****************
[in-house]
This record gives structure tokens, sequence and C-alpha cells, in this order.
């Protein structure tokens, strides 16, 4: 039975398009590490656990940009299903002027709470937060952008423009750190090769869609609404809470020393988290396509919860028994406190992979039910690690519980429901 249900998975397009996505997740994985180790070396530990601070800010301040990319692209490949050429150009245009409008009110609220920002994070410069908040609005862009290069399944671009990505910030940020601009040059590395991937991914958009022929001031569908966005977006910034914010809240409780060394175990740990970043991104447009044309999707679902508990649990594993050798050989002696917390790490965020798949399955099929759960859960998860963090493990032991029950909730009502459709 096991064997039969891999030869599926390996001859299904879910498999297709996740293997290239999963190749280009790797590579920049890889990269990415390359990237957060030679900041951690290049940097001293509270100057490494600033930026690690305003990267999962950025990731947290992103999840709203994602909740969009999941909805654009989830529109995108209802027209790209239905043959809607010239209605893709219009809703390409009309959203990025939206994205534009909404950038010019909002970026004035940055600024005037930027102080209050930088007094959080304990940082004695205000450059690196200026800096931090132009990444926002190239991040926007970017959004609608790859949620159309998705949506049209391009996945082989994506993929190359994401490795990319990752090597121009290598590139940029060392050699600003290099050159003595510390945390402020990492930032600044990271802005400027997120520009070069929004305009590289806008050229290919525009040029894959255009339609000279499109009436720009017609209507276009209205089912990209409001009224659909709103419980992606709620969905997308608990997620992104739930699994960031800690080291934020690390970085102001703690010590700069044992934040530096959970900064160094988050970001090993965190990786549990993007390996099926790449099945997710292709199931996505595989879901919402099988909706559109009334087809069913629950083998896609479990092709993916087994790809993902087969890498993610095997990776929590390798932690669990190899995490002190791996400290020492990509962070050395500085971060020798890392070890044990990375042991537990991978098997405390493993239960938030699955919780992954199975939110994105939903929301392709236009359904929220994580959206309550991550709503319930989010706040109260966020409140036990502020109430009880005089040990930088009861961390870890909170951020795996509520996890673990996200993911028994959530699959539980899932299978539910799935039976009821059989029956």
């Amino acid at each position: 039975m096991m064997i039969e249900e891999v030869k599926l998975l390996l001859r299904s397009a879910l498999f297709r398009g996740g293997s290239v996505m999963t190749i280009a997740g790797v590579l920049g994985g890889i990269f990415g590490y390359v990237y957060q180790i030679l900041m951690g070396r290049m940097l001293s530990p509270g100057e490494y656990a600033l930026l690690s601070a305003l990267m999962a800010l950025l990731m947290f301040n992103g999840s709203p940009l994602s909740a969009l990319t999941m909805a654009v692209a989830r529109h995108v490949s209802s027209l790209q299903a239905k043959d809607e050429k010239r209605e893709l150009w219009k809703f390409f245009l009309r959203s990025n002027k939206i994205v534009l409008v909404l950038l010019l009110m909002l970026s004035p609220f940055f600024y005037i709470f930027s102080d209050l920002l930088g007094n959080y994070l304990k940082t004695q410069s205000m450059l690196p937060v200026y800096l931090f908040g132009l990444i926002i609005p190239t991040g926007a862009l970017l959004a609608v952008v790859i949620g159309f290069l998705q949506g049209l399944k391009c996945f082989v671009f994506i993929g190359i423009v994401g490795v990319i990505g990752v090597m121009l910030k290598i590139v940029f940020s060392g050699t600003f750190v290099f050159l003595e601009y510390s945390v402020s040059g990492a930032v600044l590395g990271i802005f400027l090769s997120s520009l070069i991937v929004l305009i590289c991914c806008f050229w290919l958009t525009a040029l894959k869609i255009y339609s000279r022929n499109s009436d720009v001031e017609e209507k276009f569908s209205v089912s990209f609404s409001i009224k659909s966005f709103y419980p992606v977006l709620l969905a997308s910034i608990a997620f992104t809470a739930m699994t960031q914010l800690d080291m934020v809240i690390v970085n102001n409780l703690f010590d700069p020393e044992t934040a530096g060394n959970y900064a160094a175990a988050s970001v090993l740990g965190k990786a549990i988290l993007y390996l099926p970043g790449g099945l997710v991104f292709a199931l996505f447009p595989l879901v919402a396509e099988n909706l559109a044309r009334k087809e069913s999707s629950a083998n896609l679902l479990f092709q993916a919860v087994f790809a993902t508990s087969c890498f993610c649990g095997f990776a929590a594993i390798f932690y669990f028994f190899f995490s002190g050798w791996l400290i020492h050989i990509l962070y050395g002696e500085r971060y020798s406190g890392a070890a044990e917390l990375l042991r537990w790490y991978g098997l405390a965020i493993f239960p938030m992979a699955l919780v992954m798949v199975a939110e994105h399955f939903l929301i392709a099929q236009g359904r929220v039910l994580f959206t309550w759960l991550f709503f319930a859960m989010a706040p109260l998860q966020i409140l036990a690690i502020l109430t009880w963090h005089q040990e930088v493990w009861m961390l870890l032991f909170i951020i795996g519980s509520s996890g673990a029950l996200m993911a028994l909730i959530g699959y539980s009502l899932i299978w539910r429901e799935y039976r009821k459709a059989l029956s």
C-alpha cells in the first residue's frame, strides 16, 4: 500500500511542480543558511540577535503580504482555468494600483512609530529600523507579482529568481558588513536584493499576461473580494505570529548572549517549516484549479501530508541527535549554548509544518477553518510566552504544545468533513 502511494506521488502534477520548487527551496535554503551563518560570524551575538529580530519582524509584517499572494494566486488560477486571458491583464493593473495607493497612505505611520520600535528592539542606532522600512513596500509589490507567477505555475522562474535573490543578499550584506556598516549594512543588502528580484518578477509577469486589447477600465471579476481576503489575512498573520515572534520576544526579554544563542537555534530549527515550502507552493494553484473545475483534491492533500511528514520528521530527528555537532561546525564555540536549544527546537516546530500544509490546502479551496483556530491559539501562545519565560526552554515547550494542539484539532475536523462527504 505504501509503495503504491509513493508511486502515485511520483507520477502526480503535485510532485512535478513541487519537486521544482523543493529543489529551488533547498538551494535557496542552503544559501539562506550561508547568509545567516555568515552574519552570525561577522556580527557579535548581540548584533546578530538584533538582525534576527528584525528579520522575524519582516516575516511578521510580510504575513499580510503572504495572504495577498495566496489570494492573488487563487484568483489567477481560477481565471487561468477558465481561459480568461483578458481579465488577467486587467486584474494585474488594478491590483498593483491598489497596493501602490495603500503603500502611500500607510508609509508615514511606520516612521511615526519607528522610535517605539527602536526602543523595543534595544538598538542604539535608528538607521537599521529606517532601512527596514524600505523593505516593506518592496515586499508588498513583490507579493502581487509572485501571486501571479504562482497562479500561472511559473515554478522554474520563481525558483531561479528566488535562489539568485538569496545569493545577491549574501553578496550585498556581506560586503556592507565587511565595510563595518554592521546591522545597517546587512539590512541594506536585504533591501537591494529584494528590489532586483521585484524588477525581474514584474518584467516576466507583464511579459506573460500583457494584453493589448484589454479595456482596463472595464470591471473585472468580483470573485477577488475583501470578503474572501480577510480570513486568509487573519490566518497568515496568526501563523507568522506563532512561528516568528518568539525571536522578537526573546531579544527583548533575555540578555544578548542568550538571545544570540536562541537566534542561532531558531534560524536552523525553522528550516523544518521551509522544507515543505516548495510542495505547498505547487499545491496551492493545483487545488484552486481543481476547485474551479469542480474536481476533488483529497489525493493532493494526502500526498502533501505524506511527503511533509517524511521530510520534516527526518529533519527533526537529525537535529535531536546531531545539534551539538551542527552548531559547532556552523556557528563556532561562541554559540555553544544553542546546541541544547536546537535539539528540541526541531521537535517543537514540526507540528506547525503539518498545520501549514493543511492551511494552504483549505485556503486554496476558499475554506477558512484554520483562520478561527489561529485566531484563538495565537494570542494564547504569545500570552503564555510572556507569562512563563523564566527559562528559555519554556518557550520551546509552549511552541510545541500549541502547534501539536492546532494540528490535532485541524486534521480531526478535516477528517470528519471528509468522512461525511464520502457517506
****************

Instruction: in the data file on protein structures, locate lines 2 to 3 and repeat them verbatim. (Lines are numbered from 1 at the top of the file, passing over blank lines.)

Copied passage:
This record gives structure tokens, sequence and C-alpha cells, in this order.
């Protein structure tokens, strides 16, 4: 039975398009590490656990940009299903002027709470937060952008423009750190090769869609609404809470020393988290396509919860028994406190992979039910690690519980429901 249900998975397009996505997740994985180790070396530990601070800010301040990319692209490949050429150009245009409008009110609220920002994070410069908040609005862009290069399944671009990505910030940020601009040059590395991937991914958009022929001031569908966005977006910034914010809240409780060394175990740990970043991104447009044309999707679902508990649990594993050798050989002696917390790490965020798949399955099929759960859960998860963090493990032991029950909730009502459709 096991064997039969891999030869599926390996001859299904879910498999297709996740293997290239999963190749280009790797590579920049890889990269990415390359990237957060030679900041951690290049940097001293509270100057490494600033930026690690305003990267999962950025990731947290992103999840709203994602909740969009999941909805654009989830529109995108209802027209790209239905043959809607010239209605893709219009809703390409009309959203990025939206994205534009909404950038010019909002970026004035940055600024005037930027102080209050930088007094959080304990940082004695205000450059690196200026800096931090132009990444926002190239991040926007970017959004609608790859949620159309998705949506049209391009996945082989994506993929190359994401490795990319990752090597121009290598590139940029060392050699600003290099050159003595510390945390402020990492930032600044990271802005400027997120520009070069929004305009590289806008050229290919525009040029894959255009339609000279499109009436720009017609209507276009209205089912990209409001009224659909709103419980992606709620969905997308608990997620992104739930699994960031800690080291934020690390970085102001703690010590700069044992934040530096959970900064160094988050970001090993965190990786549990993007390996099926790449099945997710292709199931996505595989879901919402099988909706559109009334087809069913629950083998896609479990092709993916087994790809993902087969890498993610095997990776929590390798932690669990190899995490002190791996400290020492990509962070050395500085971060020798890392070890044990990375042991537990991978098997405390493993239960938030699955919780992954199975939110994105939903929301392709236009359904929220994580959206309550991550709503319930989010706040109260966020409140036990502020109430009880005089040990930088009861961390870890909170951020795996509520996890673990996200993911028994959530699959539980899932299978539910799935039976009821059989029956």